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A method for the genetically encoded incorporation of FRET pairs into proteins

dc.contributor.advisorNeumann, Heinz Prof. Dr.
dc.contributor.authorLammers, Christoph
dc.titleA method for the genetically encoded incorporation of FRET pairs into proteinsde
dc.contributor.refereeNeumann, Heinz Prof. Dr.
dc.description.abstractengProteins are composed of 20 canonical amino acids whose unique arrangements predefine a protein’s structure and function. Importantly, most proteins are not static conformations but rather very dynamic entities that undergo various structural modifications under different “stimuli”. The comprehension of these dynamic processes is necessary to understand how proteins work. Förster/Fluorescence resonance energy transfer (FRET) became a powerful tool to investigate conformational changes of proteins, and recent advances in technology haven given the capability for studies even on a single-molecule (sm) level. Therefore precise labeling of the proteins with suitable fluorophores is essential, however, remains a challenging task at present. Although chemical bioconjugation of fluorophores and proteins work, more or less reliably, specificity is a drawback for longer polypeptides and full-length proteins. To overcome the issue of specificity, synthetic biologists have opened new avenues by developing an expansion of the genetic code. This technique requires the introduction of exogenous nonsense suppressor tRNAs and their cognate aminoacyl-tRNA synthetases (aaRS) into the host cell, that have to work completely orthogonal to the endogenous components. This allows the incorporation of additional “unnatural” amino acids (UAAs) into proteins at the genetic level. These UAAs can bear many different functional groups with unique chemical or biophysical properties. Since we were interested in introducing two fluorophores, site-specifically into a protein, we had to use two tRNA/aaRS pairs, along with the plasmid harboring the gene of interest. This general approach necessitated multiple plasmids with different antibiotic resistances leading to heightened stress in the host cells. Additionally, using two non-cognate tRNA/aaRS pairs displayed toxic side-effects and required balanced levels within cells. Moreover, the two different UAAs drastically decreased the suppression efficiency and, in turn, the expression levels of protein. Therefore, an overall optimization of the system was essential. Herein, we describe the optimization process. We set out to reduce the number of plasmids used in this system, resulting in a highly modular genetic tool. We designed this system to allow for easy exchange with other tRNA/aaRS pairs to introduce new UAAs. We explored promoter libraries to fine-tune the expression levels of tRNA/aaRS pairs, which had profound effects on the UAA incorporation efficiency. Using the above system we achieved higher levels of protein expression with two different UAAs and are currently establishing bioorthogonal labeling strategies for use in smFRET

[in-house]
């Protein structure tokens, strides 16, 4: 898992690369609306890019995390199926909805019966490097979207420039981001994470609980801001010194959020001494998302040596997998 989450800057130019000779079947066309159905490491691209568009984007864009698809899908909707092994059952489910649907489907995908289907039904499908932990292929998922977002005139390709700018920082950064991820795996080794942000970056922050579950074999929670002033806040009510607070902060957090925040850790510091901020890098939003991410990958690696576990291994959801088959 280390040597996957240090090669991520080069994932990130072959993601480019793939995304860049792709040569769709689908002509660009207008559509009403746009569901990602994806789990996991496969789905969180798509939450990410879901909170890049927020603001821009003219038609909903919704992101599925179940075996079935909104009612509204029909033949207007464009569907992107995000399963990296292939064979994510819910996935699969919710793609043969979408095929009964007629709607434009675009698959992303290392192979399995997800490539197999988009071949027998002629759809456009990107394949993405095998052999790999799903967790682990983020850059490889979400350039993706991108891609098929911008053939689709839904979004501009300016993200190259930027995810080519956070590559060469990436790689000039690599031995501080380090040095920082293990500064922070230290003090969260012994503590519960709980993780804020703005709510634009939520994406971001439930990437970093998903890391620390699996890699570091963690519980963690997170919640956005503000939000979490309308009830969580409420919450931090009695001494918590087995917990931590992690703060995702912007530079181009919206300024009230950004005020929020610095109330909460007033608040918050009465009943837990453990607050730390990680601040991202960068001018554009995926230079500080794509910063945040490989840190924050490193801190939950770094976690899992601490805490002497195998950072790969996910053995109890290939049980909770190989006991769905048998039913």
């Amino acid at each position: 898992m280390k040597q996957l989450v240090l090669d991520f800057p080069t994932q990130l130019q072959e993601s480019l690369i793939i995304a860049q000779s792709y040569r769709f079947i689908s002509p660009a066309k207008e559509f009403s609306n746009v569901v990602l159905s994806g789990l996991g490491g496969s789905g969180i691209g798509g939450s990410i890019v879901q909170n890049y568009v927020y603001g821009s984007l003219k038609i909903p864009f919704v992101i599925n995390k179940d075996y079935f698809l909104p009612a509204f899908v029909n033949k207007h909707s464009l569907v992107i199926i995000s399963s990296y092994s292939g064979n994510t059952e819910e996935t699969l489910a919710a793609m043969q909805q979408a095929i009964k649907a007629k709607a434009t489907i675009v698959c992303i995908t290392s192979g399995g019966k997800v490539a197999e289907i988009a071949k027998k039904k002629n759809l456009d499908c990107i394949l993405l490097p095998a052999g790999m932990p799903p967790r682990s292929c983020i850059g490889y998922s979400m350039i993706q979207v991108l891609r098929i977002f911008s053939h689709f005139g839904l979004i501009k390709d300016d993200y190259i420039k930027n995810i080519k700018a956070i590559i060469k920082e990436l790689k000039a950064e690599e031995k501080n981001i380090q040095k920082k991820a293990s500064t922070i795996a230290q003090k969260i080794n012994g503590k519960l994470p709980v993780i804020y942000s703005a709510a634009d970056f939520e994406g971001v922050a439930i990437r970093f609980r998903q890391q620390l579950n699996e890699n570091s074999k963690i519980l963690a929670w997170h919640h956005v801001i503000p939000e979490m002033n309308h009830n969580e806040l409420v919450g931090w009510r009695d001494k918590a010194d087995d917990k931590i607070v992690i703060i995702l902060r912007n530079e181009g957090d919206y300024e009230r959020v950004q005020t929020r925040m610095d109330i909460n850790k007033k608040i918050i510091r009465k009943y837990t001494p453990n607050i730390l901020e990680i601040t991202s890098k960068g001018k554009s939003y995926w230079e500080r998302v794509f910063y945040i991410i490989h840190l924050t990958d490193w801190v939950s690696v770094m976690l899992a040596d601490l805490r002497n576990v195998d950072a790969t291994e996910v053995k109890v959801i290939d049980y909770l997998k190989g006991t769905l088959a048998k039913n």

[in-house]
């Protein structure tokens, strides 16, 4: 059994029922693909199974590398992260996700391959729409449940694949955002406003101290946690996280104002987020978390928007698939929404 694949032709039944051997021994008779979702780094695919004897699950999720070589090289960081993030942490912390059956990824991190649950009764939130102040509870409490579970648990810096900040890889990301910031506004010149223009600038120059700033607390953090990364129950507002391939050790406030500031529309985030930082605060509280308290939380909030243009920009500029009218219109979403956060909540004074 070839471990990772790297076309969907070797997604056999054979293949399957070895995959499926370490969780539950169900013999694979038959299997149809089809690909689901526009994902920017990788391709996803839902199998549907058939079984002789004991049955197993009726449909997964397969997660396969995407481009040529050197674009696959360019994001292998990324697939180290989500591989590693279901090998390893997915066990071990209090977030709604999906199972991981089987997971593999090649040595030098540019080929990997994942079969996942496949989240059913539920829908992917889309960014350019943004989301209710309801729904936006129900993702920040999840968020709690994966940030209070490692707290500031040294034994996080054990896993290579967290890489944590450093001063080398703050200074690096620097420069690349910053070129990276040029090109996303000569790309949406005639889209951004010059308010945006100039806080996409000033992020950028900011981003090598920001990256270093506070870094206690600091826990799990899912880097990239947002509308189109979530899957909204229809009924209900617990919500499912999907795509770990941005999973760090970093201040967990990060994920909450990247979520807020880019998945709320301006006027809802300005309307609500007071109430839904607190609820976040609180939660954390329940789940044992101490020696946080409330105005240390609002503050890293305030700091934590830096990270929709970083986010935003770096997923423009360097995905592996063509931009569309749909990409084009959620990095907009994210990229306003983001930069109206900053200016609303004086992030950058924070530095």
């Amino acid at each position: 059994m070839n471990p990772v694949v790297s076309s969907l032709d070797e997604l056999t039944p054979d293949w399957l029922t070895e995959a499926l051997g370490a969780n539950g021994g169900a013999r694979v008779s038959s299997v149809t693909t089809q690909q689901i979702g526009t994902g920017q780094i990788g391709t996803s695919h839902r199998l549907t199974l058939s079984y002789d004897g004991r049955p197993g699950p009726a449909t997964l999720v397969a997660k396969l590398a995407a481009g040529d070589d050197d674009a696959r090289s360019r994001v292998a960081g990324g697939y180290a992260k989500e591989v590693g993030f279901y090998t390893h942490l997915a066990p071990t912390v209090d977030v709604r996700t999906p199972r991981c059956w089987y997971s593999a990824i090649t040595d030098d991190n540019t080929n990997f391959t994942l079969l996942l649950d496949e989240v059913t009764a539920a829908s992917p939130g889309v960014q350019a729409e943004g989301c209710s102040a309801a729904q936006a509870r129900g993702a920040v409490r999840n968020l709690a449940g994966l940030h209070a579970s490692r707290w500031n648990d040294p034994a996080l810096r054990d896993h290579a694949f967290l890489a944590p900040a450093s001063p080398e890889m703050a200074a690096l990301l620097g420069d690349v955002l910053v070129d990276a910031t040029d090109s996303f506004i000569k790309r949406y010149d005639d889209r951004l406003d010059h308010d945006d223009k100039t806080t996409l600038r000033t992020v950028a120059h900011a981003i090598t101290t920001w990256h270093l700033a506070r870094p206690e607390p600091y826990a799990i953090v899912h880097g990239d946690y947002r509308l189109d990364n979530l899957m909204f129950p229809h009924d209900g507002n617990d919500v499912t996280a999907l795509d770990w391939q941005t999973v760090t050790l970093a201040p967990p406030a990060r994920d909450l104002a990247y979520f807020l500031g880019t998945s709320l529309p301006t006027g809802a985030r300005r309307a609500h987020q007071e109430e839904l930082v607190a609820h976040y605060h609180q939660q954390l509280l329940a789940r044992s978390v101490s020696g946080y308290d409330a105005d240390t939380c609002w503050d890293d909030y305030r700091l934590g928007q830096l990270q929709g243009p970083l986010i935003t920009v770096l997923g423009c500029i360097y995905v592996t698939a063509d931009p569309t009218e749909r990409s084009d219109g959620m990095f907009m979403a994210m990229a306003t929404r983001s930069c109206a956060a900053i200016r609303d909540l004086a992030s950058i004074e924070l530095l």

dc.contributor.coRefereeStülke, Jörg Prof. Dr.
dc.contributor.thirdRefereeFicner, Ralf Prof. Dr.
dc.contributor.thirdRefereeTittmann, Kai Prof. Dr.
dc.contributor.thirdRefereeDaniel, Rolf Prof. Dr.
dc.contributor.thirdRefereeCommichau, Fabian Moritz Dr.
dc.subject.engsynthetic biology; amino acids; unnatural amino acids; genetic code expansion; FRET; click chemistry; system optimization; orthogonal ribosomesde
dc.affiliation.instituteBiologische Fakultät für Biologie und Psychologiede
dc.subject.gokfullBiologie (PPN619462639)de

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